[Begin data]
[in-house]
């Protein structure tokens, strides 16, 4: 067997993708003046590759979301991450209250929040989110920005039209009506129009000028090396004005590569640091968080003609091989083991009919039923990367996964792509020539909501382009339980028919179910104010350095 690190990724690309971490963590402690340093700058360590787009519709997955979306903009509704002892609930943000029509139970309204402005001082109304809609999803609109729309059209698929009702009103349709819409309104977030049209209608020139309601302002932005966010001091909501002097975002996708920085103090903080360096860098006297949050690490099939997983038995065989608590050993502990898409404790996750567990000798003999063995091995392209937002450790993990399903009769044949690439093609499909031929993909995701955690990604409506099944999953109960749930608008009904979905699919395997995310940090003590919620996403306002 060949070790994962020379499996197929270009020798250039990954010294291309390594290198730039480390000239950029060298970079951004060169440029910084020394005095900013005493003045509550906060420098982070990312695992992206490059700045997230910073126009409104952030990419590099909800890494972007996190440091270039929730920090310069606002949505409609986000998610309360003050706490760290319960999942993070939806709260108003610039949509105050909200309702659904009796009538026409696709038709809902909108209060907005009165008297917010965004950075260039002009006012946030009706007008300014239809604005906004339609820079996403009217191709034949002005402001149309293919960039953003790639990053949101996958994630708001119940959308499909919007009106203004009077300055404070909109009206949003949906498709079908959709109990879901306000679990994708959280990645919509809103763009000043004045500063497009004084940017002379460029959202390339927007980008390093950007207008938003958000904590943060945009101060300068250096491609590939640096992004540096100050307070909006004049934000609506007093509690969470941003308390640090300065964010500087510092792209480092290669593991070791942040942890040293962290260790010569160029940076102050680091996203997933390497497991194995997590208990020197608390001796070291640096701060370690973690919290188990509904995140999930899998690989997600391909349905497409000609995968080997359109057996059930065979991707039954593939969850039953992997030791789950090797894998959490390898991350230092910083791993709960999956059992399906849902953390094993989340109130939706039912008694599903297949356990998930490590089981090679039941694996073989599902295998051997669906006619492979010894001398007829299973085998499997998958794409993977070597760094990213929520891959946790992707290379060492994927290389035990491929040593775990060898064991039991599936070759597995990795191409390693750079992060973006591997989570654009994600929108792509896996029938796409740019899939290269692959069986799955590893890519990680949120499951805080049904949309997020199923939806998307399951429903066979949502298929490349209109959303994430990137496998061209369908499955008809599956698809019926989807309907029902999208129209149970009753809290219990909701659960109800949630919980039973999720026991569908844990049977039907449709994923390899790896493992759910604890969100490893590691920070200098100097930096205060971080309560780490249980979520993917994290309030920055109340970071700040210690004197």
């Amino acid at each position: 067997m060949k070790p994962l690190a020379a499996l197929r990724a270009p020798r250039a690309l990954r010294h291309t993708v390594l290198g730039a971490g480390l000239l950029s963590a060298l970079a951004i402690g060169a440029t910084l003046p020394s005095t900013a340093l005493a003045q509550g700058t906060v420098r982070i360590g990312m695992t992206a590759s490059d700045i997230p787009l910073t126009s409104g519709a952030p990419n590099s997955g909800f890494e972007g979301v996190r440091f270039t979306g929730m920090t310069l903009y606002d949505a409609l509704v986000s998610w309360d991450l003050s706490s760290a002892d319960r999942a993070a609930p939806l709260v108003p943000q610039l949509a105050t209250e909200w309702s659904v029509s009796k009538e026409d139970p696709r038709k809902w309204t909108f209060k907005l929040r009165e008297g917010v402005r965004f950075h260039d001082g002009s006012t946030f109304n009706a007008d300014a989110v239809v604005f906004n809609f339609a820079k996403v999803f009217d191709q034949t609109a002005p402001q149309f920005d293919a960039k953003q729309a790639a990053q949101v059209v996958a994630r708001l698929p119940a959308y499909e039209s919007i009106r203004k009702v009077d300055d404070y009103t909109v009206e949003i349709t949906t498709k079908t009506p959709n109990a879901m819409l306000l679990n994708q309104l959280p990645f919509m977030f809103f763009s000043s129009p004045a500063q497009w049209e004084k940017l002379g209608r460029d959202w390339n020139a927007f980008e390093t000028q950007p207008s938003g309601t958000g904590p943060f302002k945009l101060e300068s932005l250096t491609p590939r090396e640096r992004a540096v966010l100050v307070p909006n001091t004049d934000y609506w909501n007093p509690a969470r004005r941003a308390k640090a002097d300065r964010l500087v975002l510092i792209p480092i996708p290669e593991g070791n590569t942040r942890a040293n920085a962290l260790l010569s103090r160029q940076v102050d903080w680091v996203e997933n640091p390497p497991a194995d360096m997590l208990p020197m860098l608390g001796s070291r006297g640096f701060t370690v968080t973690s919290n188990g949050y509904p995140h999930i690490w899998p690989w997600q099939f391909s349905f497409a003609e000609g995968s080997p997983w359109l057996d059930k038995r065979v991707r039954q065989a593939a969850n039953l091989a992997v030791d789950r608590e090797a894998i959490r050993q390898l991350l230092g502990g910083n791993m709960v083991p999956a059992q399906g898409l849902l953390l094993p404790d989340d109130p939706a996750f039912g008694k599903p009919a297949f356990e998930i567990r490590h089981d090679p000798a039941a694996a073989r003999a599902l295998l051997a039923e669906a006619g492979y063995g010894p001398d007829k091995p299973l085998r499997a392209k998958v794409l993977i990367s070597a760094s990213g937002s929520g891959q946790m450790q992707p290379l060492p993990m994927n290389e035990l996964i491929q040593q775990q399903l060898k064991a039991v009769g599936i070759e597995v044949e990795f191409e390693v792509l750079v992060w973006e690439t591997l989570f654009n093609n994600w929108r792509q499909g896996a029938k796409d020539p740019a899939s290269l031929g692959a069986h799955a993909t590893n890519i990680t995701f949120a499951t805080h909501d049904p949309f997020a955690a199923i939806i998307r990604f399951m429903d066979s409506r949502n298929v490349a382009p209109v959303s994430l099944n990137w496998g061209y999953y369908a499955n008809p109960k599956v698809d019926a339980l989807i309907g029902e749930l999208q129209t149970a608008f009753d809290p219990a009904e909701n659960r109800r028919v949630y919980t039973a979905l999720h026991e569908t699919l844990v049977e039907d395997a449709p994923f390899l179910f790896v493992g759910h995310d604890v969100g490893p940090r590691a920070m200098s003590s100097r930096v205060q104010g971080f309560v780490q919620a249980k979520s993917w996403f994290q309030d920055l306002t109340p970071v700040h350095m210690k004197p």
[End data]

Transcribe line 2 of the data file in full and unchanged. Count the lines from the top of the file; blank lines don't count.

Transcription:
């Protein structure tokens, strides 16, 4: 067997993708003046590759979301991450209250929040989110920005039209009506129009000028090396004005590569640091968080003609091989083991009919039923990367996964792509020539909501382009339980028919179910104010350095 690190990724690309971490963590402690340093700058360590787009519709997955979306903009509704002892609930943000029509139970309204402005001082109304809609999803609109729309059209698929009702009103349709819409309104977030049209209608020139309601302002932005966010001091909501002097975002996708920085103090903080360096860098006297949050690490099939997983038995065989608590050993502990898409404790996750567990000798003999063995091995392209937002450790993990399903009769044949690439093609499909031929993909995701955690990604409506099944999953109960749930608008009904979905699919395997995310940090003590919620996403306002 060949070790994962020379499996197929270009020798250039990954010294291309390594290198730039480390000239950029060298970079951004060169440029910084020394005095900013005493003045509550906060420098982070990312695992992206490059700045997230910073126009409104952030990419590099909800890494972007996190440091270039929730920090310069606002949505409609986000998610309360003050706490760290319960999942993070939806709260108003610039949509105050909200309702659904009796009538026409696709038709809902909108209060907005009165008297917010965004950075260039002009006012946030009706007008300014239809604005906004339609820079996403009217191709034949002005402001149309293919960039953003790639990053949101996958994630708001119940959308499909919007009106203004009077300055404070909109009206949003949906498709079908959709109990879901306000679990994708959280990645919509809103763009000043004045500063497009004084940017002379460029959202390339927007980008390093950007207008938003958000904590943060945009101060300068250096491609590939640096992004540096100050307070909006004049934000609506007093509690969470941003308390640090300065964010500087510092792209480092290669593991070791942040942890040293962290260790010569160029940076102050680091996203997933390497497991194995997590208990020197608390001796070291640096701060370690973690919290188990509904995140999930899998690989997600391909349905497409000609995968080997359109057996059930065979991707039954593939969850039953992997030791789950090797894998959490390898991350230092910083791993709960999956059992399906849902953390094993989340109130939706039912008694599903297949356990998930490590089981090679039941694996073989599902295998051997669906006619492979010894001398007829299973085998499997998958794409993977070597760094990213929520891959946790992707290379060492994927290389035990491929040593775990060898064991039991599936070759597995990795191409390693750079992060973006591997989570654009994600929108792509896996029938796409740019899939290269692959069986799955590893890519990680949120499951805080049904949309997020199923939806998307399951429903066979949502298929490349209109959303994430990137496998061209369908499955008809599956698809019926989807309907029902999208129209149970009753809290219990909701659960109800949630919980039973999720026991569908844990049977039907449709994923390899790896493992759910604890969100490893590691920070200098100097930096205060971080309560780490249980979520993917994290309030920055109340970071700040210690004197």